Coach Kinsey

The Tortilla That Kept on Giving

Reflections on my 60th birthday.

Outside the brilliant sunshine, azure water, and perfect temperature begged for me to come and play. I couldn’t wait to feel the warm, soft sand under my bare feet. The car was hurriedly unloaded, the suitcases quickly unpacked, and the sunscreen applied. It was the first day of an extended beach trip to the Emerald Coast, a gift for my sixtieth birthday. This was my happy place and the stellar weather gave me confidence that the next few weeks would be equally as beautiful and wonderful.

I was wrong.  The sun went on vacation; grey clouds, strong winds, and cold air moved in. I was condo bound for days, upon days, upon days.
How ironic; the stormy weather echoed the past decade, the cloudiest season of my life. Those long and turbulent years brought death of loved ones, sickness, surgeries, marital discord, depression, multiple relocations, financial ruin, estranged relationships, caregiving for a demented mother, and even a crisis of faith.

Stacks of journals record my deep rumblings with God.  I wanted Him to fix things.  He wanted to fix me.

My heart was ugly and needed a lot of work; things did not go down easy. I entered many wrestling matches with God. He lovingly refused to back down. The difficulties served to refine and reshape me.  There were times when the clouds broke apart and sunlight poured through in the form of forgiveness, reconciliation, new perspectives, and spiritual awakenings.  During that season, God revealed His deep love for me, and I came to trust in the goodness of His heart.

But as I sat in the condo, waiting for the sun to emerge, I found myself wishing for a different story. My soul feels tired. Despite the beauty, growth, and victory from the trials, I still find myself wishing for a better decade ahead.  The desire for temporal pleasure tugs my heart away from the eternal. It threatens like a dangerous undertow.

My conversation with God went something like this, “I’m weary of the grey skies of life. I want sustained periods of sunshine.  Frankly, I feel a bit entitled to them. But all I know for sure is that you will not stop working on me.  You will not stop refining me.  Suffering and pain seem to be your favorite tools. Your promises of blessing and relief have no timestamp on them, no calendar date I can point to and say, ‘it will be over here.’ 

Somebody call the wambulence, right?

God was not surprised by my fickleness or bratty demand for clear skies.  In my rumbling He sweetly reminded me of a sometimes-forgotten Bible story.*
 It goes like this. . .

Once upon a time, in the land of Zarephath, there lived a widow and her son. They were on the brink of death because of a great famine in the land. 

“Well, this is it.” the widow sighed, as she slowly gathered sticks to make a fire, “this will be the last meal we will ever eat together.”  She gazed at her boy who was pushing rocks around in the dusty earth; tears stung her eyes. The famine had gone on for days on end.  She was down to a handful of flour and a drop of oil; she couldn’t save him.  They would eat one last tortilla then they would curl up and die.  In despair, she wondered, What does it feel like to starve to death? How long does it take? How can I possibly watch my son go lifeless and limp? She thought her heart would break in two.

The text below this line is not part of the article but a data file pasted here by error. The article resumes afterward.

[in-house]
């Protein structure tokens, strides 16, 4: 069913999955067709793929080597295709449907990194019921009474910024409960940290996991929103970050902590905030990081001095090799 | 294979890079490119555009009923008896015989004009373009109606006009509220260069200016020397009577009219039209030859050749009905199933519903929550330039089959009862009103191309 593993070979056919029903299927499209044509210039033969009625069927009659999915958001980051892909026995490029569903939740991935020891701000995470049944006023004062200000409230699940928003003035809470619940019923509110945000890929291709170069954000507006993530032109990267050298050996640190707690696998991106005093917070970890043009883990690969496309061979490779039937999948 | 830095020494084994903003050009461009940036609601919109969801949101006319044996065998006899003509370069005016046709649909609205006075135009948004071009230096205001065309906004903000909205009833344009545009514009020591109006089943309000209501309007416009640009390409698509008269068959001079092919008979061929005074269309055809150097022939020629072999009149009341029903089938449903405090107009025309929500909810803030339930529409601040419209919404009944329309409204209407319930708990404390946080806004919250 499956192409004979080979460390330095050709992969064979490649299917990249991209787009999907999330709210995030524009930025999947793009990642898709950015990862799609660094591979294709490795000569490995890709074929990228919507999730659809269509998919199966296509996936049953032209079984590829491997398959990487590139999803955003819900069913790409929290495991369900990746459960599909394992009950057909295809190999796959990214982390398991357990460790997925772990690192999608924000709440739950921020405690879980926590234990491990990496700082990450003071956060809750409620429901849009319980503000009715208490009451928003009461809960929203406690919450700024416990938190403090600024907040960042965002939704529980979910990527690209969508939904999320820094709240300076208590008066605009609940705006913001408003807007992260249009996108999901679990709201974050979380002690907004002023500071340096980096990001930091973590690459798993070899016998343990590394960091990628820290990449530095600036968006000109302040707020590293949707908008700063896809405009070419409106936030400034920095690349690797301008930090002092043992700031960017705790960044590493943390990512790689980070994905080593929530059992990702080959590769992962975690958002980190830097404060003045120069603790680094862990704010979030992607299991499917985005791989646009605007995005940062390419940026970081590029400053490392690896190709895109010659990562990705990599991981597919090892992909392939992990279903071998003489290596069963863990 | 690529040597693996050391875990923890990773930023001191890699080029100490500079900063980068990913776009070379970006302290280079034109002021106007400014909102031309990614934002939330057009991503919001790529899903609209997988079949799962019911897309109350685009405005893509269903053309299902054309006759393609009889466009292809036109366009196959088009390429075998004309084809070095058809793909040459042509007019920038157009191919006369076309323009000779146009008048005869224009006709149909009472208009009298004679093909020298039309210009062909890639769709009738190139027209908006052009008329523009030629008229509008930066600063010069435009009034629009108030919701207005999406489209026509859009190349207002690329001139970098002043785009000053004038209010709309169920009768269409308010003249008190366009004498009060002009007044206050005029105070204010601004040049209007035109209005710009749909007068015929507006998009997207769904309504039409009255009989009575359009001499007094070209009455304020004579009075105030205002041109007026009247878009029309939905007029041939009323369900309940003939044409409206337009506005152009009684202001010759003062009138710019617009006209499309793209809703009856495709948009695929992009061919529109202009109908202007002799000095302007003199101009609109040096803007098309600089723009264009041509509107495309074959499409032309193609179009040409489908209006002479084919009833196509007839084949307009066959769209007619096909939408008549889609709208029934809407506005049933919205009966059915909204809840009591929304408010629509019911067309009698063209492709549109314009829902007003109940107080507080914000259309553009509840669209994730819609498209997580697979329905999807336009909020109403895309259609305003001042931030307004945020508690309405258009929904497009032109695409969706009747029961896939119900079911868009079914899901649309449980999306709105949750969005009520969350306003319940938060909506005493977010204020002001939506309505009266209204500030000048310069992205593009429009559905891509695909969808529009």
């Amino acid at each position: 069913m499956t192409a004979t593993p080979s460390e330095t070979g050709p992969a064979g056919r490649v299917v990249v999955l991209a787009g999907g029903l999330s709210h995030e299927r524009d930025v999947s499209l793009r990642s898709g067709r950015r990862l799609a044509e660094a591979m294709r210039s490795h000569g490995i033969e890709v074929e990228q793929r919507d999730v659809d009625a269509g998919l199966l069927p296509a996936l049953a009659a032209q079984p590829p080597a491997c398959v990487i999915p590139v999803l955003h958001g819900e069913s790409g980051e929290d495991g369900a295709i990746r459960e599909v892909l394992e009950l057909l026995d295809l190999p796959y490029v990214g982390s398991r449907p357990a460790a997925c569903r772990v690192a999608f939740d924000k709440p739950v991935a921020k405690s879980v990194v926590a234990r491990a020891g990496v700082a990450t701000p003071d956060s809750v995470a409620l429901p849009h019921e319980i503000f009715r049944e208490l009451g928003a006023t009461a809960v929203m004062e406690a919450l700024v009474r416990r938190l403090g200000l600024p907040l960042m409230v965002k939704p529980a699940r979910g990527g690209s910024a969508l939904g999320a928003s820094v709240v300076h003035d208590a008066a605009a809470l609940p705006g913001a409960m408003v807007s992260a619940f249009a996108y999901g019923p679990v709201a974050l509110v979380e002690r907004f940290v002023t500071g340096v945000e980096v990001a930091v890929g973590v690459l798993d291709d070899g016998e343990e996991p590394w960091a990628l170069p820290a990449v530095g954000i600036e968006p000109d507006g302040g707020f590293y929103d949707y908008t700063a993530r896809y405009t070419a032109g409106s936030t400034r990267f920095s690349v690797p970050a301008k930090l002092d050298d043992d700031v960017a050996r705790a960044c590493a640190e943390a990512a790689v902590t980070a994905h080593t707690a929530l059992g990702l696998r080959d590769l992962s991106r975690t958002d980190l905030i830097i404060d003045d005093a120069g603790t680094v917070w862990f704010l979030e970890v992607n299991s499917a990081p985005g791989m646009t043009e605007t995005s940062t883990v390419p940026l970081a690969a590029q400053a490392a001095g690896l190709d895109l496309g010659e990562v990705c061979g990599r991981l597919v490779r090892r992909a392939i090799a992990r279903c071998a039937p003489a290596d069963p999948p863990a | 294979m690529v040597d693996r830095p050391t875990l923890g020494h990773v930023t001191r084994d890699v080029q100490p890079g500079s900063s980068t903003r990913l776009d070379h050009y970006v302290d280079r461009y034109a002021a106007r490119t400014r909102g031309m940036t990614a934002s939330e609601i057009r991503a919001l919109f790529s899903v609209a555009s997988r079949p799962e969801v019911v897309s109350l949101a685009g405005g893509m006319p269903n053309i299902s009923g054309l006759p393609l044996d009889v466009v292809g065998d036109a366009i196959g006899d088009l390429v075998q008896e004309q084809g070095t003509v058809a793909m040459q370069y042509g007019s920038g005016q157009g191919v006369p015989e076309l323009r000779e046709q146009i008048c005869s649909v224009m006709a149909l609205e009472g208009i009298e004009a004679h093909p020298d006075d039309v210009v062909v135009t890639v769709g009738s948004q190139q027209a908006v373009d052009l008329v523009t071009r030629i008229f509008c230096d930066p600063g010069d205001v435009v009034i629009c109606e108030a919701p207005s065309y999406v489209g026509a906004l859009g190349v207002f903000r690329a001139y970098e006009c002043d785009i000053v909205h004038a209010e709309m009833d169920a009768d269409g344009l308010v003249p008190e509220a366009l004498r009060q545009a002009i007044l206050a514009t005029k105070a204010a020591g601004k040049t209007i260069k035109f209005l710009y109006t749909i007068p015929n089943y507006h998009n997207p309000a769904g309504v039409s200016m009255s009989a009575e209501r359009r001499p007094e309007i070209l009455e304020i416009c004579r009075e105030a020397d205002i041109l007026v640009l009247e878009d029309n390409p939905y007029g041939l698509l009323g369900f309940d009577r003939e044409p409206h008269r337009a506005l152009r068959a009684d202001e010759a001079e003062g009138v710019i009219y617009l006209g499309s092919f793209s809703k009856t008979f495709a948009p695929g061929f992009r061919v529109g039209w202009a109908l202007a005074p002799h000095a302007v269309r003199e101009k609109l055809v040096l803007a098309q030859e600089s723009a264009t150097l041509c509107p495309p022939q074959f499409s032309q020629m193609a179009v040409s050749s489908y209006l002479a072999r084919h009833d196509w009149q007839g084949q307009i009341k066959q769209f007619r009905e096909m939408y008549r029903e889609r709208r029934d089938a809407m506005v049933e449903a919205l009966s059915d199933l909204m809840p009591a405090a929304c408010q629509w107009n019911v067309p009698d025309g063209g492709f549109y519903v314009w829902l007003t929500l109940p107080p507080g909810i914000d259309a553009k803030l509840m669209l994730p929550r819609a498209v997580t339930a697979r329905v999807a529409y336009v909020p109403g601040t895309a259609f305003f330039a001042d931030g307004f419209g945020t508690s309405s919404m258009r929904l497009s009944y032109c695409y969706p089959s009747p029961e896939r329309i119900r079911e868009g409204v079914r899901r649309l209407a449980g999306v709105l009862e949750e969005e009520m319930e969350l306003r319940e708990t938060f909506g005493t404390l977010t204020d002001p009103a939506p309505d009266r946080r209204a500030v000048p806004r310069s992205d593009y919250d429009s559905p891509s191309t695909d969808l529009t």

A man’s deep voice startled her out of her private lament. “Ma’am, my name is Elijah, and I am a man of God.  I’ve come a very long way to see you. Would you give me something to eat?”

She stared at him in disbelief. She had heard stories of the prophets but had never met one face to face. “Sir, all I’ve got is a measly handful of flour and a teensy drop of oil, it’s just enough for our final meal."

Inwardly she brooded, My husband’s gone and I’m left me to fend for myself.  This famine has gone forever.  And now a supposed “man of God’ shows up at my doorstep wanting the only morsel I have left?!  Seriously?  Why does this Israelite come to me, a Gentile? Why not let his "one true God" save him?

“Ma’am,” he assured her, “God told me to come to you specifically.”  Here is what He said to me, “Get up and go to the widow of Zarephath and let her feed you. Tell her that her flour and oil will not run out.  Tell her that I will send the rain once again, but until then, she will have enough to eat every day.”

The widow weighed his words. Can this man be trusted? Do his words really come from God? Am I being punked? Well, no matter, we are going to die anyway, so why not give him the last tortilla?   If he truly is a man of God, I don't want his death on my conscience.  I have enough guilt already.

“Okay,” she reluctantly agreed and proceeded to fire up the skillet.  She dumped the last bit of flour into mixing bowl and stirred in the last drop of oil, all the while keeping her eyes on the flour jar. It was empty.

No.  Wait. It wasn’t empty!  Whaaaat? There was flour in it.  When did that happen?  When she blinked?  She checked the oil jug.  Holy cow!  There was a little oil in it, too. Was this really happening? It was!